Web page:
Guantanamo Bay 9/11 confessions obtained by FBI should not be admissible in court, lawyers claim
Lawyers representing suspected 9/11 mastermind Khalid Shaikh Mohammed and his four alleged accomplices now reportedly are arguing statements the suspects gave to the FBI should be ruled inadmissible during their upcoming trial.
The attorneys, according to the New York Times, argue the FBI and CIA intermingled their work while extracting statements from the suspects at secret prisons and later at Guantanamo Bay.
The newspaper reports none of the statements CIA agents got out of Mohammed from 2002 to 2006, following alleged torture such as waterboarding and sleep deprivation, could be used in court. During that time, the lawyers say, the FBI was feeding questions to the CIA.
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While the prisoners were at Guantanamo Bay for another set of interrogations -- this time conducted by FBI agents -- the CIA continued to influence or control the detention of the suspects, the lawyers claim, citing documents given to them through a court order.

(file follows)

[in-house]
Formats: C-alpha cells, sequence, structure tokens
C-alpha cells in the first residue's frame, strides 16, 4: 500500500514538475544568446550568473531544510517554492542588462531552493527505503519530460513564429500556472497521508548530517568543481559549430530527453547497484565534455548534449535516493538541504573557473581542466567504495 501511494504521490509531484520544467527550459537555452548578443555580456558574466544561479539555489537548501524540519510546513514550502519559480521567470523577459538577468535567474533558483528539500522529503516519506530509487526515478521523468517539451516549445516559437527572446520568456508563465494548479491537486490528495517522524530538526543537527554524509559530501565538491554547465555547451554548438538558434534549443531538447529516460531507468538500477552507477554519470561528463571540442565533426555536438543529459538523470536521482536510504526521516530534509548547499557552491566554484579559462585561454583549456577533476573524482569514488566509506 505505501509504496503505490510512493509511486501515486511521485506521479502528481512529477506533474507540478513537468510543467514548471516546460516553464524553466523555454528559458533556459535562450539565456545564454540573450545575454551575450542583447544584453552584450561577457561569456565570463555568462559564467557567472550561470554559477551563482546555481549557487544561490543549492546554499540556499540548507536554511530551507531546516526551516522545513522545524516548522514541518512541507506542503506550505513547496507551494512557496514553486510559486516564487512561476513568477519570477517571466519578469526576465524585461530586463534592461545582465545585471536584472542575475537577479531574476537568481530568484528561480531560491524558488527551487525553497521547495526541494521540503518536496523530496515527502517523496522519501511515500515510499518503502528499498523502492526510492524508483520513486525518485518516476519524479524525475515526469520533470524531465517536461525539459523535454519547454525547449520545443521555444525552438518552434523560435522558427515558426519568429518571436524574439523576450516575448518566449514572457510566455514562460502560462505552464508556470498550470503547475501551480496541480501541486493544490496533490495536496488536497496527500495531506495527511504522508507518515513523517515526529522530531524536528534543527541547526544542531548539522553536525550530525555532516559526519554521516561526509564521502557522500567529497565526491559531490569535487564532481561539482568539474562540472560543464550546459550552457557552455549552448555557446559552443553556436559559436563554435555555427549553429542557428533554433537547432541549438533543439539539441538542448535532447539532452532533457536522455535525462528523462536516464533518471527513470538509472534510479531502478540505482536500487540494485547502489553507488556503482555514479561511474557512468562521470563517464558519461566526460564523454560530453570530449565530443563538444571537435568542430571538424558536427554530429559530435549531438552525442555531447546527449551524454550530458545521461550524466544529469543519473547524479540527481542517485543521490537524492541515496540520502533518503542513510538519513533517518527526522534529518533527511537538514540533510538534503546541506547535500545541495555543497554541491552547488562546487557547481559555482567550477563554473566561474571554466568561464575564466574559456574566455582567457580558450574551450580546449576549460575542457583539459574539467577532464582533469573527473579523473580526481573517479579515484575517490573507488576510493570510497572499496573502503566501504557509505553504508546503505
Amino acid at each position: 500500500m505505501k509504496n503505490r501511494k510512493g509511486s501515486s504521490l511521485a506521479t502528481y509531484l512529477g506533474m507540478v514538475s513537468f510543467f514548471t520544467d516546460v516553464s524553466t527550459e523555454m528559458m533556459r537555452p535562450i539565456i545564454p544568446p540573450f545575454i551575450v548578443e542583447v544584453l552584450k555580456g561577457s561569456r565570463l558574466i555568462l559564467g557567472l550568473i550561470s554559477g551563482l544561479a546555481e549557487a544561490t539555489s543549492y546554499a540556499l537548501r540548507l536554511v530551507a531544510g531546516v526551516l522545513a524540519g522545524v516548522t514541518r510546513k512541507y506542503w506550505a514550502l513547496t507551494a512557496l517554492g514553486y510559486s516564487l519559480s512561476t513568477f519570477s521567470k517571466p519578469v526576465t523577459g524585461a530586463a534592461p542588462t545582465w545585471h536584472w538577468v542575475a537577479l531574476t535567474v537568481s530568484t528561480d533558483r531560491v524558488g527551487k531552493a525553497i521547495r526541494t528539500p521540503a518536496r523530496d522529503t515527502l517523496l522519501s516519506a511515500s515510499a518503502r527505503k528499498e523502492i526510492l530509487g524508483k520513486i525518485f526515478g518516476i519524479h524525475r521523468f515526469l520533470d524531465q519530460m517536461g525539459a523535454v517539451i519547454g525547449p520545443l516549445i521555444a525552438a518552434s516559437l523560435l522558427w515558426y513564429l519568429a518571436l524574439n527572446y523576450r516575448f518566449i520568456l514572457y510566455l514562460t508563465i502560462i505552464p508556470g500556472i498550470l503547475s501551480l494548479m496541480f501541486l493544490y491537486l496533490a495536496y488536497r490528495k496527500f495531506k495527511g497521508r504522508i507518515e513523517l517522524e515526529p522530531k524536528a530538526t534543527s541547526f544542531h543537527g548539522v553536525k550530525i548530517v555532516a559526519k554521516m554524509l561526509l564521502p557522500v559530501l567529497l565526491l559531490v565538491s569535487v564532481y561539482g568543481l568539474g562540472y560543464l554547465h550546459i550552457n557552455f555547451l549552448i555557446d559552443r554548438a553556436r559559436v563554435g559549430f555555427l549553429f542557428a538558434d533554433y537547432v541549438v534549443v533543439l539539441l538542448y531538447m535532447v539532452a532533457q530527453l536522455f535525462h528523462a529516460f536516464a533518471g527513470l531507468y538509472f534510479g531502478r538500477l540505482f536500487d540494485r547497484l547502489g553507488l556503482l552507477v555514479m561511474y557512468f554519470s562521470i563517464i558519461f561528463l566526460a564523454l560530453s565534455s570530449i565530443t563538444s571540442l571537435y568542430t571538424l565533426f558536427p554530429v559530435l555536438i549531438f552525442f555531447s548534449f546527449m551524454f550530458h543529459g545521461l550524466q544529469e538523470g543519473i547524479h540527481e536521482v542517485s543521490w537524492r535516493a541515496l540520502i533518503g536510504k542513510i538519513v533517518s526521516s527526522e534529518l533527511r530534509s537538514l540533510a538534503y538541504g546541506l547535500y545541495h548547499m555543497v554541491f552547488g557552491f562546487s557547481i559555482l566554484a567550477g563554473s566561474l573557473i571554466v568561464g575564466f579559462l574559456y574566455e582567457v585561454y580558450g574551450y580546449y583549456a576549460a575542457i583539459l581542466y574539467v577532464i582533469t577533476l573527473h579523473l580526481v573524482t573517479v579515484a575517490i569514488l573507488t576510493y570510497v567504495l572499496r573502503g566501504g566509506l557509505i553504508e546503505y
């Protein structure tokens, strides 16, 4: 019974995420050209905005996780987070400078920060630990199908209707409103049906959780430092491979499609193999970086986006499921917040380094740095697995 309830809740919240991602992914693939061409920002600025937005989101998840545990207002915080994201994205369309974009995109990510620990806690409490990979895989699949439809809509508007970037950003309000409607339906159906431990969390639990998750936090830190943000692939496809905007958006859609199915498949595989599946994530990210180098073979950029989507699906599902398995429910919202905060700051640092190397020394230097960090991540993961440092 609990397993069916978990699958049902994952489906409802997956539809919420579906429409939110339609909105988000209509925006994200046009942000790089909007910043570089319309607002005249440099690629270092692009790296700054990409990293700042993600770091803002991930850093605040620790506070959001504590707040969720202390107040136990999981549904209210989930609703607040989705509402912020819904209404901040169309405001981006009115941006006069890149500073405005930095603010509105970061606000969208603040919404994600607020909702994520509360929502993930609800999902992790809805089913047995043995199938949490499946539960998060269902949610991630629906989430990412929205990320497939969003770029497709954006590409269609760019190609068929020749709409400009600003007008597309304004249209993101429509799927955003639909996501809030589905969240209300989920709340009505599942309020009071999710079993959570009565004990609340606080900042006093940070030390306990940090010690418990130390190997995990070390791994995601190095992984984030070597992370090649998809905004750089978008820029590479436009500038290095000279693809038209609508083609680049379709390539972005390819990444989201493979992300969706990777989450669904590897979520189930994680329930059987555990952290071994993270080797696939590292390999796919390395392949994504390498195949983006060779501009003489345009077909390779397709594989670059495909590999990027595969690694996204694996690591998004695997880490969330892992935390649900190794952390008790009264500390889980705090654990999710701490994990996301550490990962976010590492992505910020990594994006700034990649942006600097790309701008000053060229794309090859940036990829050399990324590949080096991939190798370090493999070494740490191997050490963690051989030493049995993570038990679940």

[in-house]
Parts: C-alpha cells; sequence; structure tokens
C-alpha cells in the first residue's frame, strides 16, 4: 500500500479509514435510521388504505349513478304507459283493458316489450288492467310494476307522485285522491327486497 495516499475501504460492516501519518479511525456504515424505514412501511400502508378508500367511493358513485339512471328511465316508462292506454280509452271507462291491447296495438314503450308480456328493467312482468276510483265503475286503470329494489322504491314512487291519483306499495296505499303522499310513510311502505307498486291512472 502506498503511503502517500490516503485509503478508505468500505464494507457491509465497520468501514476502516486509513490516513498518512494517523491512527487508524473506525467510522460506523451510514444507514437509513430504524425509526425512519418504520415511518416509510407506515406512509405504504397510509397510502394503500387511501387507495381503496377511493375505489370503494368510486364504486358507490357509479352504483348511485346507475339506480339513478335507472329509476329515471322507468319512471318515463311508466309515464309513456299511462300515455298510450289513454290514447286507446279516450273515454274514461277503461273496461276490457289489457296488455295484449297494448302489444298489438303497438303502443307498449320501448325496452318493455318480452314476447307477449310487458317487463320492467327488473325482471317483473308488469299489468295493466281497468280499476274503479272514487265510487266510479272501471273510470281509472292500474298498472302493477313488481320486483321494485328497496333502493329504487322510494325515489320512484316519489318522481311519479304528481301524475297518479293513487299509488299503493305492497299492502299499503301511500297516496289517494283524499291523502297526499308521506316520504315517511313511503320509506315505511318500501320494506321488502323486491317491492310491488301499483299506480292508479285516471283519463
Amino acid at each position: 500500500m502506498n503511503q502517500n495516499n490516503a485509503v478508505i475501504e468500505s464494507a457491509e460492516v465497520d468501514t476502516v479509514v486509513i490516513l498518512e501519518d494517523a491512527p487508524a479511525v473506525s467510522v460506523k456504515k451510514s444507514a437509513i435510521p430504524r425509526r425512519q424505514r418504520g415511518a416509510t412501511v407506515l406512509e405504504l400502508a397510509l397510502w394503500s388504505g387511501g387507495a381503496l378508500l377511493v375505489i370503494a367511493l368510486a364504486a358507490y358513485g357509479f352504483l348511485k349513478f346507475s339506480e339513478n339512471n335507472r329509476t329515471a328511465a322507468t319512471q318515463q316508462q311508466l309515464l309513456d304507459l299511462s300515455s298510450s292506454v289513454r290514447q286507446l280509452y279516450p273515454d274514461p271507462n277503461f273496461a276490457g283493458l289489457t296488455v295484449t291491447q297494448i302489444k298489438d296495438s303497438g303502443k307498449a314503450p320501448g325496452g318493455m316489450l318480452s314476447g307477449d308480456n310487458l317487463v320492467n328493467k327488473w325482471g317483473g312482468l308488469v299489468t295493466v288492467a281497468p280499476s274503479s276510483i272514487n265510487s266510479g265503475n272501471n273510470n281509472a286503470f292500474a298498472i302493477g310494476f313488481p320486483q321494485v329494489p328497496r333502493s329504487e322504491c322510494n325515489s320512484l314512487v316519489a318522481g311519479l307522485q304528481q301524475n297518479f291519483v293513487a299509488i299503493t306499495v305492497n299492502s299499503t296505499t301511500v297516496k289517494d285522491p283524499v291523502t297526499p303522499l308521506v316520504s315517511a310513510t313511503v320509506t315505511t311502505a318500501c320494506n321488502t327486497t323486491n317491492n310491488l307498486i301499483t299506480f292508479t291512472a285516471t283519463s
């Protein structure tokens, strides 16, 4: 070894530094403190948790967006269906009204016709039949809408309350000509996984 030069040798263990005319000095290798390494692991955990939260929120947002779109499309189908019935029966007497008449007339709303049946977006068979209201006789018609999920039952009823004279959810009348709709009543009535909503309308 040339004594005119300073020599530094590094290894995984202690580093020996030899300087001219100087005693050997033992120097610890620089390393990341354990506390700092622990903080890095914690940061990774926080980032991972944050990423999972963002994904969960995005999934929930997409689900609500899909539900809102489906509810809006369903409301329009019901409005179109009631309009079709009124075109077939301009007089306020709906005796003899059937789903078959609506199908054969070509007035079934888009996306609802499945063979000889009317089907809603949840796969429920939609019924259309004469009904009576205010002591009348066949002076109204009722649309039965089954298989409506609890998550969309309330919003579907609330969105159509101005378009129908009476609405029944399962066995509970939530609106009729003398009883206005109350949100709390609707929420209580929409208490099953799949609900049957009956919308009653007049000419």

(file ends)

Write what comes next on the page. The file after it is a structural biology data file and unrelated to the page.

“There was no separation. It’s all one big team,” Cheryl Bormann, the lawyer for one of the suspects -- Walid bin Attash -- told the New York Times.
Prosecutors, according to the newspaper, say the FBI agents who questioned the suspects at Guantanamo worked independently of those who did so at the secret prisons.
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The case has been bogged down in pre-trial hearings since 2012, and hearings on this particular challenge could start as early as September, the New York Times reports.
The lawyers, the newspaper says, want the judge to arrange a hearing on the CIA interrogations to help determine whether the FBI sessions can be used in court.